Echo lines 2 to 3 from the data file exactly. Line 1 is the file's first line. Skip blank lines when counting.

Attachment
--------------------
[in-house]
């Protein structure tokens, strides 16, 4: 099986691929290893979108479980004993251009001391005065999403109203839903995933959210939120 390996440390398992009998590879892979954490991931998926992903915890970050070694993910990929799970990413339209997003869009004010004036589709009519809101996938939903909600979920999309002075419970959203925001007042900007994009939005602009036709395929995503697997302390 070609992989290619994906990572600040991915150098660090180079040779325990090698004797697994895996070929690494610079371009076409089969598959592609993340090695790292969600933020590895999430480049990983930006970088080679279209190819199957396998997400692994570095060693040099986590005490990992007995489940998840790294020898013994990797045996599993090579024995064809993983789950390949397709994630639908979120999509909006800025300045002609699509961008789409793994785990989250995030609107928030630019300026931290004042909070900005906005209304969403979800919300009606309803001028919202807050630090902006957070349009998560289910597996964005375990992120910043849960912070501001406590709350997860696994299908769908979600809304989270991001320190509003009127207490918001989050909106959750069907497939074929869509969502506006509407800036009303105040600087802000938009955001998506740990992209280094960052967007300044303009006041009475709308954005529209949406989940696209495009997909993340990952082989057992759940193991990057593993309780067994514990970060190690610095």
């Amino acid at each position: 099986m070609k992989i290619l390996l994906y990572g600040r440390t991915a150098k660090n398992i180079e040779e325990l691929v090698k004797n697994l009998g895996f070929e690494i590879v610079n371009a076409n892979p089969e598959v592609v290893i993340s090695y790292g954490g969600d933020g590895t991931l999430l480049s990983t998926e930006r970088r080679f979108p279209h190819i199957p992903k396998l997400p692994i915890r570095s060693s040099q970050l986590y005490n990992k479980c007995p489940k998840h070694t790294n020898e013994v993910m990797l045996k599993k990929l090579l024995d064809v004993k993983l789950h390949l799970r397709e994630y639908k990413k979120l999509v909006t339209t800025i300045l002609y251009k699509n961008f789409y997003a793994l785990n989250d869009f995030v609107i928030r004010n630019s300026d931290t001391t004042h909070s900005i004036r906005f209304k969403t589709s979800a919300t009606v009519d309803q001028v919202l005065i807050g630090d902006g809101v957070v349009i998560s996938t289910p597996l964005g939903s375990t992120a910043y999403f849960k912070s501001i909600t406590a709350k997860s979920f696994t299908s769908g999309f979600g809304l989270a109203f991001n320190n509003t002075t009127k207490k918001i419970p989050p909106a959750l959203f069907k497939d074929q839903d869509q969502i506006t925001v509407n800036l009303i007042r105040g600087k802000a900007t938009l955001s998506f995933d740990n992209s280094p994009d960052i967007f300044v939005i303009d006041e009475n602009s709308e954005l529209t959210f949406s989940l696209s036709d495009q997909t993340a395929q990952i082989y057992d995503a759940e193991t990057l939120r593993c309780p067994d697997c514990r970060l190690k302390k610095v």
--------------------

């Protein structure tokens, strides 16, 4: 099986691929290893979108479980004993251009001391005065999403109203839903995933959210939120 390996440390398992009998590879892979954490991931998926992903915890970050070694993910990929799970990413339209997003869009004010004036589709009519809101996938939903909600979920999309002075419970959203925001007042900007994009939005602009036709395929995503697997302390 070609992989290619994906990572600040991915150098660090180079040779325990090698004797697994895996070929690494610079371009076409089969598959592609993340090695790292969600933020590895999430480049990983930006970088080679279209190819199957396998997400692994570095060693040099986590005490990992007995489940998840790294020898013994990797045996599993090579024995064809993983789950390949397709994630639908979120999509909006800025300045002609699509961008789409793994785990989250995030609107928030630019300026931290004042909070900005906005209304969403979800919300009606309803001028919202807050630090902006957070349009998560289910597996964005375990992120910043849960912070501001406590709350997860696994299908769908979600809304989270991001320190509003009127207490918001989050909106959750069907497939074929869509969502506006509407800036009303105040600087802000938009955001998506740990992209280094960052967007300044303009006041009475709308954005529209949406989940696209495009997909993340990952082989057992759940193991990057593993309780067994514990970060190690610095």
């Amino acid at each position: 099986m070609k992989i290619l390996l994906y990572g600040r440390t991915a150098k660090n398992i180079e040779e325990l691929v090698k004797n697994l009998g895996f070929e690494i590879v610079n371009a076409n892979p089969e598959v592609v290893i993340s090695y790292g954490g969600d933020g590895t991931l999430l480049s990983t998926e930006r970088r080679f979108p279209h190819i199957p992903k396998l997400p692994i915890r570095s060693s040099q970050l986590y005490n990992k479980c007995p489940k998840h070694t790294n020898e013994v993910m990797l045996k599993k990929l090579l024995d064809v004993k993983l789950h390949l799970r397709e994630y639908k990413k979120l999509v909006t339209t800025i300045l002609y251009k699509n961008f789409y997003a793994l785990n989250d869009f995030v609107i928030r004010n630019s300026d931290t001391t004042h909070s900005i004036r906005f209304k969403t589709s979800a919300t009606v009519d309803q001028v919202l005065i807050g630090d902006g809101v957070v349009i998560s996938t289910p597996l964005g939903s375990t992120a910043y999403f849960k912070s501001i909600t406590a709350k997860s979920f696994t299908s769908g999309f979600g809304l989270a109203f991001n320190n509003t002075t009127k207490k918001i419970p989050p909106a959750l959203f069907k497939d074929q839903d869509q969502i506006t925001v509407n800036l009303i007042r105040g600087k802000a900007t938009l955001s998506f995933d740990n992209s280094p994009d960052i967007f300044v939005i303009d006041e009475n602009s709308e954005l529209t959210f949406s989940l696209s036709d495009q997909t993340a395929q990952i082989y057992d995503a759940e193991t990057l939120r593993c309780p067994d697997c514990r970060l190690k302390k610095v």